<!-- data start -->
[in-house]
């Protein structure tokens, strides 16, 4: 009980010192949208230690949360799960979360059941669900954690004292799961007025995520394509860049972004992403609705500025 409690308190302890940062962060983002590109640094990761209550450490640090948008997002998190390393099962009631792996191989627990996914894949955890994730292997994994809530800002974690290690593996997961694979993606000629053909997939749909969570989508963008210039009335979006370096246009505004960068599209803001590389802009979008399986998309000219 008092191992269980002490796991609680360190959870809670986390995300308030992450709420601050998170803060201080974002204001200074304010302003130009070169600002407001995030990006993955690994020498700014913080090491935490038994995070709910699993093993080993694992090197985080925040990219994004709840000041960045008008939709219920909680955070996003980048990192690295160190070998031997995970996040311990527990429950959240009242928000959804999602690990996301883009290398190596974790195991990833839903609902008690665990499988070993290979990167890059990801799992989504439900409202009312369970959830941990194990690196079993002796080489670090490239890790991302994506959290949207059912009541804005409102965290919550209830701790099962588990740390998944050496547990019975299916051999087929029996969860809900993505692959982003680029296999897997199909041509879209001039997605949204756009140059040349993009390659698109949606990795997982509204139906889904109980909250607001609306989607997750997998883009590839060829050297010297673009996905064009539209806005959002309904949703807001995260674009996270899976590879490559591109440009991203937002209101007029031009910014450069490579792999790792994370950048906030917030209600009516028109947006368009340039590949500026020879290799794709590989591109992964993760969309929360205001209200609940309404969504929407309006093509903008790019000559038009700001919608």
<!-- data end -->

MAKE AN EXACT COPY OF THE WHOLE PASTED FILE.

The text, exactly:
[in-house]
């Protein structure tokens, strides 16, 4: 009980010192949208230690949360799960979360059941669900954690004292799961007025995520394509860049972004992403609705500025 409690308190302890940062962060983002590109640094990761209550450490640090948008997002998190390393099962009631792996191989627990996914894949955890994730292997994994809530800002974690290690593996997961694979993606000629053909997939749909969570989508963008210039009335979006370096246009505004960068599209803001590389802009979008399986998309000219 008092191992269980002490796991609680360190959870809670986390995300308030992450709420601050998170803060201080974002204001200074304010302003130009070169600002407001995030990006993955690994020498700014913080090491935490038994995070709910699993093993080993694992090197985080925040990219994004709840000041960045008008939709219920909680955070996003980048990192690295160190070998031997995970996040311990527990429950959240009242928000959804999602690990996301883009290398190596974790195991990833839903609902008690665990499988070993290979990167890059990801799992989504439900409202009312369970959830941990194990690196079993002796080489670090490239890790991302994506959290949207059912009541804005409102965290919550209830701790099962588990740390998944050496547990019975299916051999087929029996969860809900993505692959982003680029296999897997199909041509879209001039997605949204756009140059040349993009390659698109949606990795997982509204139906889904109980909250607001609306989607997750997998883009590839060829050297010297673009996905064009539209806005959002309904949703807001995260674009996270899976590879490559591109440009991203937002209101007029031009910014450069490579792999790792994370950048906030917030209600009516028109947006368009340039590949500026020879290799794709590989591109992964993760969309929360205001209200609940309404969504929407309006093509903008790019000559038009700001919608």